Return to Bibliography
Haraway, Donna. Primate Visions: Gender, Race, and Nature in the World of Modern Science. New York: Routledge, 1989.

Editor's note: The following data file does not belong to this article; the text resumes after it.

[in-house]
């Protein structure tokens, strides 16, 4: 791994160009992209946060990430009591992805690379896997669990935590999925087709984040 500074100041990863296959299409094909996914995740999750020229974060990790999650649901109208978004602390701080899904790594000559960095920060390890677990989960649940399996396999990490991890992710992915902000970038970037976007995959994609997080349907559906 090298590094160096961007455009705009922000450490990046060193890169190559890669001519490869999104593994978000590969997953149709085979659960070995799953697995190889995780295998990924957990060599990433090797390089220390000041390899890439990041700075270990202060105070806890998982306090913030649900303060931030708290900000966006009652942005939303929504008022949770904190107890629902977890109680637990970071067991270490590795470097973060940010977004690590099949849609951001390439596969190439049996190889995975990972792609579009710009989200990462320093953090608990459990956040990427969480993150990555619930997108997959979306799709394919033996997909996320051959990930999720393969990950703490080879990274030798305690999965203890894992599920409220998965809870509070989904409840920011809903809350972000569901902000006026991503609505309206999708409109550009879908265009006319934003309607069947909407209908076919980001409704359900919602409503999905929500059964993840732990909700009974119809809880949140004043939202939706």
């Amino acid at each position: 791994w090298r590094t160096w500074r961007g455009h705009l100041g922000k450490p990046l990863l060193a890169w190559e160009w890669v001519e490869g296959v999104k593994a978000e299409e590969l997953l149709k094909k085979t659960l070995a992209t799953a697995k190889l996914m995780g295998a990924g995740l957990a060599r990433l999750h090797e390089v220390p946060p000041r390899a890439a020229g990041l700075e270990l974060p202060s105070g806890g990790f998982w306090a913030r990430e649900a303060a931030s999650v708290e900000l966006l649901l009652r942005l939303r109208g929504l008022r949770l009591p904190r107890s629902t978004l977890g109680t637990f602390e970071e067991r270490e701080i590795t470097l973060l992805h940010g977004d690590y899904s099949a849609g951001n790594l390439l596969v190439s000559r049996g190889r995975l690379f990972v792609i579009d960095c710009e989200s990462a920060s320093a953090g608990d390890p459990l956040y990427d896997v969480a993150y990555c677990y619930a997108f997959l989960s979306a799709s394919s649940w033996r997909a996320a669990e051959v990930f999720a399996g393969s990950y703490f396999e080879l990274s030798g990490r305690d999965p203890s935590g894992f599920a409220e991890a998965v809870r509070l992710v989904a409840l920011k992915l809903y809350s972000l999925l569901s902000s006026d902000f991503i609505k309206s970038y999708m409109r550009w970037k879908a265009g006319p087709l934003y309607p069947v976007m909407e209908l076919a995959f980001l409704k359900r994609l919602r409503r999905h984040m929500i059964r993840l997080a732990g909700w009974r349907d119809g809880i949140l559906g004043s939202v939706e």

In Primate Visions biologist and University of California, Santa Cruz History of Consciousness professor Donna Haraway maps primate studies over the course of history and across the boundaries of several disciplines. She begins with early twentieth century, European male researchers studying within the framework of “Naturalists”, moves on to cultural research among whom were women and non-Euro-Americans, and finally, she examines the fictional narratives of primates that appear in feminist science fiction. From the outset, Haraway clearly denies any attempt to present a non-biased or objective study of the intellectual history of primate studies. She includes anti-racist, anti-colonial, pro-feminist, and pro-animal rights issues in her list of personally influential discourses. Many reviewers of Primate Visions for scientific journals dislike the book because these political interests were so influential in its shaping; however, reviewers for cultural studies journals find Haraway’s reflexive examination of the field of primatology fascinating and enlightening. Although narrative threads run throughout the book, each chapter can stand alone, and the many illustrations included in the book (such as a Far Side cartoon by Gary Larson and news photographs of the primates who participated in the Mercury rocket launches) are amazing. Primate Visions may not please all academics because of its treatment of specific cultural institutions, but it draws together an astoundingly diverse combination of discourses from a variety of academic fields. [K. Park]